"Survivors commemorated the Holocaust at the United Nations yesterday with harrowing accounts and pleas to halt acts of genocide such as those in Darfur in Sudan. The ceremony marked the first of what is to become an annual UN event and took place in the General Assembly hall, where 191 world governments daily debate current atrocities that experts compare to the Holocaust. The 60th anniversary of the Holocaust was commemorated last year. Secretary-General Kofi Annan and others denounced as bigots those who deny the Holocaust. Separate from the ceremony, Iran issued a statement accusing Israel of manipulating genocide for political purposes. Holocaust survivors and experts stressed the importance of never forgetting that Germany systematically killed six million Jews and millions of others including Poles, homosexuals, Russians and Gypsies during World War II. 'If you, the leaders of the world, remember -- and teach others to remember -- the Holocaust and atrocities like Darfur, Biafra and Kosovo will have no place on the face of the earth,' said Roman Kent, chairman of the American Gathering of Jewish Survivors of the Holocaust. [...]"

"Arab Holocaust Centre Reaches Out"
By Rob Winder
BBC Online, 28 January 2006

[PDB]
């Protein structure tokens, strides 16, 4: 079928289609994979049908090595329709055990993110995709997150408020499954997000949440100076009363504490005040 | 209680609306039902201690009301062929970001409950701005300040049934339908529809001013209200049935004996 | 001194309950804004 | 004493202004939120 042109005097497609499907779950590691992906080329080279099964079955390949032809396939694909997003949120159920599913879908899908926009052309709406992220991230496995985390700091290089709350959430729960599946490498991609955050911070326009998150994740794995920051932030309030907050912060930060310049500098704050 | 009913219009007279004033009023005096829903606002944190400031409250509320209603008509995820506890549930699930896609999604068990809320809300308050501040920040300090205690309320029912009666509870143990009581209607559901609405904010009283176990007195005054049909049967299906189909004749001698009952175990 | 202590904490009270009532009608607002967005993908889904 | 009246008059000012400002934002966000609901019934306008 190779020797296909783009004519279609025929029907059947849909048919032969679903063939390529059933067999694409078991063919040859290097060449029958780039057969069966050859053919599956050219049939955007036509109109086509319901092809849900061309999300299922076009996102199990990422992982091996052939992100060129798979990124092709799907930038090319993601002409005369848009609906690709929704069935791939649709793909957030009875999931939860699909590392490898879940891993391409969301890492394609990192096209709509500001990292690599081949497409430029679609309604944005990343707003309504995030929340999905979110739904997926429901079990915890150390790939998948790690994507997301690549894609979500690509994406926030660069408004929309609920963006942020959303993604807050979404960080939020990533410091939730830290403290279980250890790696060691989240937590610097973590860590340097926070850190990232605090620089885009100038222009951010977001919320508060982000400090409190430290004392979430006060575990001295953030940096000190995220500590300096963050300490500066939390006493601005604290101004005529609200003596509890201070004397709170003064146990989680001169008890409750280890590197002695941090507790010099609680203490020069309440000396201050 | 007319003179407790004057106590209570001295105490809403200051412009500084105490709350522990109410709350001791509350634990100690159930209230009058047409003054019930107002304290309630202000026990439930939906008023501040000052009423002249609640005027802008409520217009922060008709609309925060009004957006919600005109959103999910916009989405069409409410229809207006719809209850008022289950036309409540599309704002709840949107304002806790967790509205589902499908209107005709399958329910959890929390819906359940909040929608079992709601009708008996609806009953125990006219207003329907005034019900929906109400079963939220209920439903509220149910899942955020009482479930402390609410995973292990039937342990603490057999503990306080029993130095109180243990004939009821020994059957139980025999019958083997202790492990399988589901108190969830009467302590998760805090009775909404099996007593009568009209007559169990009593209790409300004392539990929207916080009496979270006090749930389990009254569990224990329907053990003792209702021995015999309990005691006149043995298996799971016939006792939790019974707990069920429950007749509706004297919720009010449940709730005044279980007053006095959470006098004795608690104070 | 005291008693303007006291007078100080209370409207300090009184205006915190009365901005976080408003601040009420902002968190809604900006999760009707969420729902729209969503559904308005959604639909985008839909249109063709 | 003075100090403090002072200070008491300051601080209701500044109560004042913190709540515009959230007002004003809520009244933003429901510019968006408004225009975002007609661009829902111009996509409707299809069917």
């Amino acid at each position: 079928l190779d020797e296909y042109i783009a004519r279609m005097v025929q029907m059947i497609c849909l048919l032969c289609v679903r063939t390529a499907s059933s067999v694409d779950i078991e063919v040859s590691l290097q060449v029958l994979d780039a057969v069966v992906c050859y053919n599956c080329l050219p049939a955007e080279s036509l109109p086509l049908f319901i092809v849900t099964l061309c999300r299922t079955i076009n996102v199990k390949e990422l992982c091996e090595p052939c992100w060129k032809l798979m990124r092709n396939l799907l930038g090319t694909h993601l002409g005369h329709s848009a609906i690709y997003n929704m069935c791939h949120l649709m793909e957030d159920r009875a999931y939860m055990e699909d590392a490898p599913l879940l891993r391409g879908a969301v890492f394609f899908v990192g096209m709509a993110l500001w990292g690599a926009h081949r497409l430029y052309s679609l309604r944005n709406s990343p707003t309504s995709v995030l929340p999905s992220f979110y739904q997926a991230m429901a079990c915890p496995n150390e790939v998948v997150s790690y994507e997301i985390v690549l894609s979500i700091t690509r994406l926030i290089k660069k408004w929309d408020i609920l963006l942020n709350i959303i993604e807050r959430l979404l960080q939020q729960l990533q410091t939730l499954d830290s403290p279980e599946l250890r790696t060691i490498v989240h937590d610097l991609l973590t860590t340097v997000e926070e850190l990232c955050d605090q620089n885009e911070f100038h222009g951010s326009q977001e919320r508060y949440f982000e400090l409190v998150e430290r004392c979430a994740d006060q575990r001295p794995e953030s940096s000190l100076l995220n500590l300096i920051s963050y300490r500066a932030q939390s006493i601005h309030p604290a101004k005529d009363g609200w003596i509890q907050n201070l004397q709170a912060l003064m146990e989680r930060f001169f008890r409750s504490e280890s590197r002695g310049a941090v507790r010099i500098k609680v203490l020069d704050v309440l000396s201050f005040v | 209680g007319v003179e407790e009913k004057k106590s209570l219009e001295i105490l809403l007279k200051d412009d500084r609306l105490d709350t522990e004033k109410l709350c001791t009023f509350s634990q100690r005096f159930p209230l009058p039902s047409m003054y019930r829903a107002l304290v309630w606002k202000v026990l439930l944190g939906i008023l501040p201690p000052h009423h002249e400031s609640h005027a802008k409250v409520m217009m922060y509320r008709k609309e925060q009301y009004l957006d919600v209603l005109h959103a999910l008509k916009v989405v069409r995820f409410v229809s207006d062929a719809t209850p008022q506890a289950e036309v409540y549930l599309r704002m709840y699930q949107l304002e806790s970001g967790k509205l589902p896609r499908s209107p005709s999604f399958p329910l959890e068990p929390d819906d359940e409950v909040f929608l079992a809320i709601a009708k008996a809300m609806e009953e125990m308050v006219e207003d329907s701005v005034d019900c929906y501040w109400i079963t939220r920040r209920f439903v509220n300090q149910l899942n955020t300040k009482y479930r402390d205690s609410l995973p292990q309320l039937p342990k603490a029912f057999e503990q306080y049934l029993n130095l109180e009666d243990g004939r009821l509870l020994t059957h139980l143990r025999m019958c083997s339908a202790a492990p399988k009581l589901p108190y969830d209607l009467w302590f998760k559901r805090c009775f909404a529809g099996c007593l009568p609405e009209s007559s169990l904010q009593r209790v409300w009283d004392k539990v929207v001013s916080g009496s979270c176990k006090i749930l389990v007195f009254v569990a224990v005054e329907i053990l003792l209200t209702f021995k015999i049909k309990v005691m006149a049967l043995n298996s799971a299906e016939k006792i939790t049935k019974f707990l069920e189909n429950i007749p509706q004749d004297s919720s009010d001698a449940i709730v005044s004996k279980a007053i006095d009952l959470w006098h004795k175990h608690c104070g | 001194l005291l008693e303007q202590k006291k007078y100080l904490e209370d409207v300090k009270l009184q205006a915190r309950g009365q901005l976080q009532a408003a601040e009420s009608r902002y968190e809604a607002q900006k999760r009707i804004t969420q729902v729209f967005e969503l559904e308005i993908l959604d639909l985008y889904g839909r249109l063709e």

"Khaled Mahameed admits his museum, in Nazareth in northern Israel, is small. But he believes it is unique. According to Mr. Mahameed, it is the first and only Arab run centre for promoting the study of the Holocaust. The museum contains a collection of just 60 photographs depicting the genocide with Arabic captions explaining the scenes. The pictures were purchased from Yad Vashem -- the Israeli national Holocaust memorial. Mr. Mahameed firmly believes that it is only by understanding the truth about how the state of Israel was created that Arabs can fully understand Jews and ultimately resolve the conflict between them. Many Arabs believe that Israel uses sympathy for Jewish suffering during the Holocaust to gain support from the West, Mr. Mahameed says. Arab leaders, he says, think that by giving credence to the Holocaust they are legitimising Israel's treatment of the Palestinians. 'But when Palestinians learn about the Holocaust they will understand the Jewish people better and can begin to develop a shared history,' says Mr. Mahameed enthusiastically. [...]"